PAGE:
Meghan Fenn, Brighton

Who are you?

Meghan Fenn, American mother of 3, director of White Ochre Design Ltd, expat parent blogger and author. I’ve lived in England with my British husband for about 15 years now.

Where, when and why did you move abroad?

I moved abroad in 1994 to work as an English teacher in Prague, Czech republic. Then I moved to Tokyo for two and a half years, and then to England to be with my British boyfriend who is now my husband.What challenges did you face during the move?

The move to England was the hardest even though I thought it would be the easiest (same language, similar culture I thought, similar food I thought). It took a long time to settle in and get used to how different everything was. I was very lonely for a long time. We were in my husband’s country after we’d both lived abroad for a long time. He was home, I was not.

How did you find somewhere to live? (e.g. how did you locate a suitable property? what was the buying/renting process like?)

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We initially moved to Nottingham because I was on a Masters course so we rented a small house. It was pretty easy to do, we just looked in local newspapers and called around. At the time we had very little money so we opted for a cheap and cheerful. Small house right on a busy street. It worked out well though for what we needed at that time. We’ve since moved down south to the South East coast, just near Brighton. It’s wonderful here with the beach and the Downs and being so close to London.

Are there many other expats in your area?

There are a few, mostly Polish and Japanese. Not many Americans at all and there is no American community any where near here.

What is your relationship like with the locals?

I feel like a local now! And, because I run a business, it’s very easy to feel integrated. In fact, one of my son’s friend’s mum’s mother thought I was British and started telling us about how her other grandchildren live in America and she started teaching us the American accent. Very funny. However, in the first four or five years, it was very difficult for me. The adjustment took a long time and in England it takes a long time to make friends with people and to feel accepted.

Things are very different in a very subtle way so people just assume that America is similar to England when it’s really not at all.

What do you like about life where you are?

I like our house and the schools and our location. We’re right by the train station so it’s easy to do day trips to London and other places.

What do you dislike about your expat life?

I don’t like being so far away from my parents. I also still struggle with loneliness. I’ve made friends here but I don’t have a core group of friends or one single friend who is a best friend. My friends all have their own friends and of course they have their families here. I am a friend of theirs, but that’s
it. For me, their friendship to me is a life line. For them, I’m just one of their friends but not a best friend. It’s hard to explain, but when you’re an outsider it can be very difficult.

What is the biggest cultural difference you have experienced between your new country and life back home?

The way people communicate and get to know each other. Americans are very open and friendly and easy to talk to.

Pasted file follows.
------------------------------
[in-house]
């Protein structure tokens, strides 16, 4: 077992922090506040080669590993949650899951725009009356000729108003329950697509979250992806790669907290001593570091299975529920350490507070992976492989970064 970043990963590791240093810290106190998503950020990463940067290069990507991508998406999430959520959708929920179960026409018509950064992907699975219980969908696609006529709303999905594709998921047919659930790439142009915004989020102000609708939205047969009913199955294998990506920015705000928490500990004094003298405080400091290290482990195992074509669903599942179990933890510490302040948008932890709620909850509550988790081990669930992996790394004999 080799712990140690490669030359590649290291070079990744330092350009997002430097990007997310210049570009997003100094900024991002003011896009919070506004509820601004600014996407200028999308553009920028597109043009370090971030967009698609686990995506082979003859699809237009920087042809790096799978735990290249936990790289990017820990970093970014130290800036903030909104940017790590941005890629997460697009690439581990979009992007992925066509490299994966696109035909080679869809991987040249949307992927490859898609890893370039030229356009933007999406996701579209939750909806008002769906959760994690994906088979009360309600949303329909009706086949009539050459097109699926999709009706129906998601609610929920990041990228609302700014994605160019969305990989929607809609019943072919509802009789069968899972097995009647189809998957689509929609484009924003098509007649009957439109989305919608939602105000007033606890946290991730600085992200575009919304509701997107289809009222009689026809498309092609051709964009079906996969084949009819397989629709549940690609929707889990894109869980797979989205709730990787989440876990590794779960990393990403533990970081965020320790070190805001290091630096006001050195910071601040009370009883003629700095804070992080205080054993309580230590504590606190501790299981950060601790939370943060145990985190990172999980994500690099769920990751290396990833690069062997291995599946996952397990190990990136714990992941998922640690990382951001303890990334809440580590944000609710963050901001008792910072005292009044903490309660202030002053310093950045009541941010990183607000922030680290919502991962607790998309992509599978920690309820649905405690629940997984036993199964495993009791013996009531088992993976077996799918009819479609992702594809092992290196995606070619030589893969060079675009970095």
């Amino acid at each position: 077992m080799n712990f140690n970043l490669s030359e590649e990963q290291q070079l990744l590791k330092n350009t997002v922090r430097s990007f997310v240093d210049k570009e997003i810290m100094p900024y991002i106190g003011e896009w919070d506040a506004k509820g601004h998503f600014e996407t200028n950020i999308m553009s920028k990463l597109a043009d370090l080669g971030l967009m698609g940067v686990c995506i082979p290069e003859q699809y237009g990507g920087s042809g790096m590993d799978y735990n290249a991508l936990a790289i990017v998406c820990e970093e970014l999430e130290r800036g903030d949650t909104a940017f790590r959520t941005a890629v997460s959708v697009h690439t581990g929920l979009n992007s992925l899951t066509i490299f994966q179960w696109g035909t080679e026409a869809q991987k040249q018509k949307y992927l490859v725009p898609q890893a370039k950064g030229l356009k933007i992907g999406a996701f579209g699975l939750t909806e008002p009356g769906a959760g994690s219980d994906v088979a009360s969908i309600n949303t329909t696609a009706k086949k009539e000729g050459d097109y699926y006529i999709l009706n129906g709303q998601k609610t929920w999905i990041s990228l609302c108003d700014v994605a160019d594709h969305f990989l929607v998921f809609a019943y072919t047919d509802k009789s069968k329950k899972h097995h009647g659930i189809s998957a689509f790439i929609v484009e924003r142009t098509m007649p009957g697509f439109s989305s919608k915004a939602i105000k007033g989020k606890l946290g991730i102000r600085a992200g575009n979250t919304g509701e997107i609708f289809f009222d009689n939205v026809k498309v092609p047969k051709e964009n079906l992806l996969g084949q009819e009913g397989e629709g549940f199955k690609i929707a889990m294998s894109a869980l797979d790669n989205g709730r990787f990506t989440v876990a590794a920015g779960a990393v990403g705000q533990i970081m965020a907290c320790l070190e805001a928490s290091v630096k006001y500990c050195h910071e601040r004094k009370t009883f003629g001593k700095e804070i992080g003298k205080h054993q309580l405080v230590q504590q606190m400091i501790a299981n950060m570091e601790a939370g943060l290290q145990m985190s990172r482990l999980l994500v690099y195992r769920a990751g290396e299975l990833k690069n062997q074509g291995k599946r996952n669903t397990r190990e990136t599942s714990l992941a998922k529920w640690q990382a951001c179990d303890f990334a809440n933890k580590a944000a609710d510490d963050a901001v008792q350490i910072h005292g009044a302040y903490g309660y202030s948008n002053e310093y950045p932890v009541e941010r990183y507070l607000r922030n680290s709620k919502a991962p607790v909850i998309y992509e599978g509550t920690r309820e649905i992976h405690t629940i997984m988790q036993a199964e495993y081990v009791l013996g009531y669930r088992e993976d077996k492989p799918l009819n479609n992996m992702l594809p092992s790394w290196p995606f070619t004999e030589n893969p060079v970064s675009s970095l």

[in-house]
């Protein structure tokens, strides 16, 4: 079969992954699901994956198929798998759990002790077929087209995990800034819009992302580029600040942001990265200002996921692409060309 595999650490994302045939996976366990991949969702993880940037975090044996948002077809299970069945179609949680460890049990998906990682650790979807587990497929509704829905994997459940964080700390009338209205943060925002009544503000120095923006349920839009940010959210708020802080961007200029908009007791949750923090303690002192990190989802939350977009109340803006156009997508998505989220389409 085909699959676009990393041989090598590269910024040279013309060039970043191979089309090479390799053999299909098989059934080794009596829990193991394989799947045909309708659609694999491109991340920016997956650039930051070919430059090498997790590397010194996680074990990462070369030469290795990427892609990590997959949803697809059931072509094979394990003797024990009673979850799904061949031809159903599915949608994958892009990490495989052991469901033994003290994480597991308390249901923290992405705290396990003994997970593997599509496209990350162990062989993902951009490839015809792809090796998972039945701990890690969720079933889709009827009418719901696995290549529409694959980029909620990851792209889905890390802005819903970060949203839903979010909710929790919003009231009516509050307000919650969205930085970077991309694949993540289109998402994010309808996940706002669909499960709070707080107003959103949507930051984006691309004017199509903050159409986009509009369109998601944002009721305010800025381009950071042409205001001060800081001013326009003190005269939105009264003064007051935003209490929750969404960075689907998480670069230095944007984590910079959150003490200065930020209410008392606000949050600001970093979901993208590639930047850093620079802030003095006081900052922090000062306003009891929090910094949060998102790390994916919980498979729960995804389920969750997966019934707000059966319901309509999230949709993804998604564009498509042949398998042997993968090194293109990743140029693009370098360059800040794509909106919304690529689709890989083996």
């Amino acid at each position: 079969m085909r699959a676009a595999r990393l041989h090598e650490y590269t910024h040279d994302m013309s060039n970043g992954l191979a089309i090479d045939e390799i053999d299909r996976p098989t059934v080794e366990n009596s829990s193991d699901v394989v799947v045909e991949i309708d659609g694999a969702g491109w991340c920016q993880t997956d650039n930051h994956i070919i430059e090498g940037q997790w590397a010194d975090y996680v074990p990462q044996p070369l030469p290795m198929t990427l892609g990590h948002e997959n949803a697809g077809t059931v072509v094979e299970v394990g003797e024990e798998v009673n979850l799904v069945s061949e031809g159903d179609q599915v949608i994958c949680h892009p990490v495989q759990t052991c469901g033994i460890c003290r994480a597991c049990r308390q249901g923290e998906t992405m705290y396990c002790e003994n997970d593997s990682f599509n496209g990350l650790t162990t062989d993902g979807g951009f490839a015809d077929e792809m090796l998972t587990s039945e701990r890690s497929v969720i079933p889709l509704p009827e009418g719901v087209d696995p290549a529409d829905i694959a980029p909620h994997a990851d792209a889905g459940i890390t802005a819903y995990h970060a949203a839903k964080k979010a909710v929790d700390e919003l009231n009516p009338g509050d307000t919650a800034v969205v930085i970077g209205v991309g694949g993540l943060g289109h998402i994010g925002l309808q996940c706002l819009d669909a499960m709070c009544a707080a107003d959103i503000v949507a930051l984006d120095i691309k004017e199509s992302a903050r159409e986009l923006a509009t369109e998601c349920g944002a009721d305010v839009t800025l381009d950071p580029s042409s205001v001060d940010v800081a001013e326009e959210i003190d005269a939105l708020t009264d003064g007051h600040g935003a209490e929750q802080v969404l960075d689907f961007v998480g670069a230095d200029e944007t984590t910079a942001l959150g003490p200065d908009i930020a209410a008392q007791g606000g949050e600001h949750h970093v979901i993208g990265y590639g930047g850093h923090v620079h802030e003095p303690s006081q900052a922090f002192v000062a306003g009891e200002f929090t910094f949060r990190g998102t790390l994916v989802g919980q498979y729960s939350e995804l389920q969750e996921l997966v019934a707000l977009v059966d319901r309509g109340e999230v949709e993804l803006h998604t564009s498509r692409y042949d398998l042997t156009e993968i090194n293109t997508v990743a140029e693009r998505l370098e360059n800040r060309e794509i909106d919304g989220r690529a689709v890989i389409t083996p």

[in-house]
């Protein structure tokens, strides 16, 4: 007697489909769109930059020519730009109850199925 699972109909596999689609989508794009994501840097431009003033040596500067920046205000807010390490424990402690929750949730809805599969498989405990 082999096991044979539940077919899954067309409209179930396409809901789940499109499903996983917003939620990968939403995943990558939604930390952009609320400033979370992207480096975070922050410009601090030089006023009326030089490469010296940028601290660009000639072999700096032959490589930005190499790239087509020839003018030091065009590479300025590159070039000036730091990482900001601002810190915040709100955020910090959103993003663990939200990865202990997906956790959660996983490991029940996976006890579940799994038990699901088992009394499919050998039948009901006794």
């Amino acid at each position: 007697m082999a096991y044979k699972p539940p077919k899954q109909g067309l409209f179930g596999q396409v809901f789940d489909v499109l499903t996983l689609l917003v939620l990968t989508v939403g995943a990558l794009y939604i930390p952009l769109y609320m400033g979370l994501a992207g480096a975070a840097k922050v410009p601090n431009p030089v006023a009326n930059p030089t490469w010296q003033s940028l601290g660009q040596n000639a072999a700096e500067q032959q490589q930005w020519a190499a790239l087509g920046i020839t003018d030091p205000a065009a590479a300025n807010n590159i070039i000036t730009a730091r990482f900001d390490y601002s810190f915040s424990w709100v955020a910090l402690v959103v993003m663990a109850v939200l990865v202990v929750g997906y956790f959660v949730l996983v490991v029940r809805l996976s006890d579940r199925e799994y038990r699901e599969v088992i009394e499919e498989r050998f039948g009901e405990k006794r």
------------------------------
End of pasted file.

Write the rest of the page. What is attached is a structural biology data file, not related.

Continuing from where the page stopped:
British people are generally more closed off and reserved. It’s easy to meet people, but it’s hard to get to know people beyond the polite “chit chat”. It’s hard to get past the initial stage of getting to know people and to become real friends.

How does shopping (for food/clothes/household items etc.) differ compared to back home?

Very similar apart from the customer service. No tipping here and customer service varies massively. Mostly it’s pretty bad. At first I was shocked, now I’m used to it and am surprised when I come across good customer service. It does take a while to get used to different products and what you can get in the grocery store. When I first moved here you couldn’t get very many American food products. Now, you can get them online from Ocado and a few American online stores. It’s expensive, but very worth it.

What do you think of the food in your new country? What are your particular likes or dislikes?

British food is pretty dull. My kids like it though! Pies, chips, fish and chips – they love all that. And they love pub lunches and ‘Sunday roasts’. I’m not a huge fan of British food so I mostly cook Italian, Mexican and American meals at home.

Where we live, there are a lot of Indian, Chinese and East Asian restaurants which are very good. I think the British know they don’t do food that well so they adopt a lot of other types of food and adapt it to be their own. There are an awful lot of cooking shows and famous chefs here. There’s probably more I dislike than like. But that has never been a problem for me.

What advice would you give to anyone following in your footsteps?

Research the area before you move here. Accents vary across the country and the weather is generally better down south. However, people are more friendly up north. Make sure you live somewhere that is not secluded so you can get out and meet people. Also, make sure you do try and meet people because it won’t just happen in passing around town. People are not like that here.

Join a pub quiz night or the PTA or a book club or something. You have to make a real effort to meet people so that you can have friends here.

What are your plans for the future?

For now, I’ll be here for a while. My eldest is in high school and I don’t want to move them around right now. Perhaps when they are much older, we’ll consider moving somewhere else, maybe even to the States! I would love that.


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